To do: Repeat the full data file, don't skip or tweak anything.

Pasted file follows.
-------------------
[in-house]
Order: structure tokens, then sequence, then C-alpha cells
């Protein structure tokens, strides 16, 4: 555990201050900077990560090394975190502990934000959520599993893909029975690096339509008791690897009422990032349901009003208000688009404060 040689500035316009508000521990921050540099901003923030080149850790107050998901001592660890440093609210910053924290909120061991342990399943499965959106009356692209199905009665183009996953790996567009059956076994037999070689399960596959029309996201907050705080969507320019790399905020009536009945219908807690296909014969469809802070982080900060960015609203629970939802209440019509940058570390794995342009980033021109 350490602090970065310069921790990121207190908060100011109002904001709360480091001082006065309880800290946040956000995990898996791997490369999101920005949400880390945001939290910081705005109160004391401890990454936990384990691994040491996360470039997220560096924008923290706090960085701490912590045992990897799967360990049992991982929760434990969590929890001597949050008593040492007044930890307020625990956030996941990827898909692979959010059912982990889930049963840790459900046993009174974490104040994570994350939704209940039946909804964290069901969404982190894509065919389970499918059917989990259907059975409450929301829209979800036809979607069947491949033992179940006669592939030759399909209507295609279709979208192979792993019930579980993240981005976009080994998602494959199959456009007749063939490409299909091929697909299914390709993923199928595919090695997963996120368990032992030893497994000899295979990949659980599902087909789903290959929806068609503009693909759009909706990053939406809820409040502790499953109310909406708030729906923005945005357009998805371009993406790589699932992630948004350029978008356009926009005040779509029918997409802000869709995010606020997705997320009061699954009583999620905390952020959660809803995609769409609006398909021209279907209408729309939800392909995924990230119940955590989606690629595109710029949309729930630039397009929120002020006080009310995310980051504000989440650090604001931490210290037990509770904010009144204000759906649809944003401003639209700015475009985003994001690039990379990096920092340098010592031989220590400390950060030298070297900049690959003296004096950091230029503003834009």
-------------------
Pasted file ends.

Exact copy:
[in-house]
Order: structure tokens, then sequence, then C-alpha cells
């Protein structure tokens, strides 16, 4: 555990201050900077990560090394975190502990934000959520599993893909029975690096339509008791690897009422990032349901009003208000688009404060 040689500035316009508000521990921050540099901003923030080149850790107050998901001592660890440093609210910053924290909120061991342990399943499965959106009356692209199905009665183009996953790996567009059956076994037999070689399960596959029309996201907050705080969507320019790399905020009536009945219908807690296909014969469809802070982080900060960015609203629970939802209440019509940058570390794995342009980033021109 350490602090970065310069921790990121207190908060100011109002904001709360480091001082006065309880800290946040956000995990898996791997490369999101920005949400880390945001939290910081705005109160004391401890990454936990384990691994040491996360470039997220560096924008923290706090960085701490912590045992990897799967360990049992991982929760434990969590929890001597949050008593040492007044930890307020625990956030996941990827898909692979959010059912982990889930049963840790459900046993009174974490104040994570994350939704209940039946909804964290069901969404982190894509065919389970499918059917989990259907059975409450929301829209979800036809979607069947491949033992179940006669592939030759399909209507295609279709979208192979792993019930579980993240981005976009080994998602494959199959456009007749063939490409299909091929697909299914390709993923199928595919090695997963996120368990032992030893497994000899295979990949659980599902087909789903290959929806068609503009693909759009909706990053939406809820409040502790499953109310909406708030729906923005945005357009998805371009993406790589699932992630948004350029978008356009926009005040779509029918997409802000869709995010606020997705997320009061699954009583999620905390952020959660809803995609769409609006398909021209279907209408729309939800392909995924990230119940955590989606690629595109710029949309729930630039397009929120002020006080009310995310980051504000989440650090604001931490210290037990509770904010009144204000759906649809944003401003639209700015475009985003994001690039990379990096920092340098010592031989220590400390950060030298070297900049690959003296004096950091230029503003834009």